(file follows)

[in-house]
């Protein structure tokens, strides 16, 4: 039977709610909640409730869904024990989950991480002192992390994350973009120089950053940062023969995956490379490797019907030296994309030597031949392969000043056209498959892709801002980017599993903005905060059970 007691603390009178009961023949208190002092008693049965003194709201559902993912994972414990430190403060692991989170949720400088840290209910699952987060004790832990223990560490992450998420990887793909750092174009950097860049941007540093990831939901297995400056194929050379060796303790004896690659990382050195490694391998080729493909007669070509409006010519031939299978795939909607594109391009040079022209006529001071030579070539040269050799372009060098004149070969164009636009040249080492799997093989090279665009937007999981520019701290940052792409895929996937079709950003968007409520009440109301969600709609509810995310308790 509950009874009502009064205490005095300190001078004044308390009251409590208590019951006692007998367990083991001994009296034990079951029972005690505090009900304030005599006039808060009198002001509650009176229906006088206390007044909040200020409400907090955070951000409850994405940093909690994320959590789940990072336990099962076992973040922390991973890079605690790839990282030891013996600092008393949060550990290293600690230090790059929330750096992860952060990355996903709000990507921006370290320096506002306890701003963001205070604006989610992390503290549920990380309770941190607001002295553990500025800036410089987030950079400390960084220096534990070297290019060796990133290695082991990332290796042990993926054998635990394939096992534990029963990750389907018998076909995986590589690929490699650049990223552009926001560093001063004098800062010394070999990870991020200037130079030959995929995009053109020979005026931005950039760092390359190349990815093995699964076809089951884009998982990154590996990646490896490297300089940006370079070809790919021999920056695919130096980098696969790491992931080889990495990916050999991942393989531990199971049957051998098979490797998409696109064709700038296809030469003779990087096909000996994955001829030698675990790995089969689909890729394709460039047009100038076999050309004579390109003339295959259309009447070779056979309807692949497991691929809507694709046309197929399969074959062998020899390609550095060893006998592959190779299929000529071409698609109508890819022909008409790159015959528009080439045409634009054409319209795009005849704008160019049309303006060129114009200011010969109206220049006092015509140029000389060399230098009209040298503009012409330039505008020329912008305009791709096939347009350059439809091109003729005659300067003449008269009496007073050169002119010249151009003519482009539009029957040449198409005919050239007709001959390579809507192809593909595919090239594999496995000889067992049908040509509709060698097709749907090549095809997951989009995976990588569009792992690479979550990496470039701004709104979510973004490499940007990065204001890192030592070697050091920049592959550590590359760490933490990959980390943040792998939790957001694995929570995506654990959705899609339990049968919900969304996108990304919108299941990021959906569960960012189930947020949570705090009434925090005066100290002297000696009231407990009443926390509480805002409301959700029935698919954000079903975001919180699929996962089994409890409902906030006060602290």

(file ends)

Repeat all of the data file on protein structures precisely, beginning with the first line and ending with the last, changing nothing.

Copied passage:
[in-house]
């Protein structure tokens, strides 16, 4: 039977709610909640409730869904024990989950991480002192992390994350973009120089950053940062023969995956490379490797019907030296994309030597031949392969000043056209498959892709801002980017599993903005905060059970 007691603390009178009961023949208190002092008693049965003194709201559902993912994972414990430190403060692991989170949720400088840290209910699952987060004790832990223990560490992450998420990887793909750092174009950097860049941007540093990831939901297995400056194929050379060796303790004896690659990382050195490694391998080729493909007669070509409006010519031939299978795939909607594109391009040079022209006529001071030579070539040269050799372009060098004149070969164009636009040249080492799997093989090279665009937007999981520019701290940052792409895929996937079709950003968007409520009440109301969600709609509810995310308790 509950009874009502009064205490005095300190001078004044308390009251409590208590019951006692007998367990083991001994009296034990079951029972005690505090009900304030005599006039808060009198002001509650009176229906006088206390007044909040200020409400907090955070951000409850994405940093909690994320959590789940990072336990099962076992973040922390991973890079605690790839990282030891013996600092008393949060550990290293600690230090790059929330750096992860952060990355996903709000990507921006370290320096506002306890701003963001205070604006989610992390503290549920990380309770941190607001002295553990500025800036410089987030950079400390960084220096534990070297290019060796990133290695082991990332290796042990993926054998635990394939096992534990029963990750389907018998076909995986590589690929490699650049990223552009926001560093001063004098800062010394070999990870991020200037130079030959995929995009053109020979005026931005950039760092390359190349990815093995699964076809089951884009998982990154590996990646490896490297300089940006370079070809790919021999920056695919130096980098696969790491992931080889990495990916050999991942393989531990199971049957051998098979490797998409696109064709700038296809030469003779990087096909000996994955001829030698675990790995089969689909890729394709460039047009100038076999050309004579390109003339295959259309009447070779056979309807692949497991691929809507694709046309197929399969074959062998020899390609550095060893006998592959190779299929000529071409698609109508890819022909008409790159015959528009080439045409634009054409319209795009005849704008160019049309303006060129114009200011010969109206220049006092015509140029000389060399230098009209040298503009012409330039505008020329912008305009791709096939347009350059439809091109003729005659300067003449008269009496007073050169002119010249151009003519482009539009029957040449198409005919050239007709001959390579809507192809593909595919090239594999496995000889067992049908040509509709060698097709749907090549095809997951989009995976990588569009792992690479979550990496470039701004709104979510973004490499940007990065204001890192030592070697050091920049592959550590590359760490933490990959980390943040792998939790957001694995929570995506654990959705899609339990049968919900969304996108990304919108299941990021959906569960960012189930947020949570705090009434925090005066100290002297000696009231407990009443926390509480805002409301959700029935698919954000079903975001919180699929996962089994409890409902906030006060602290």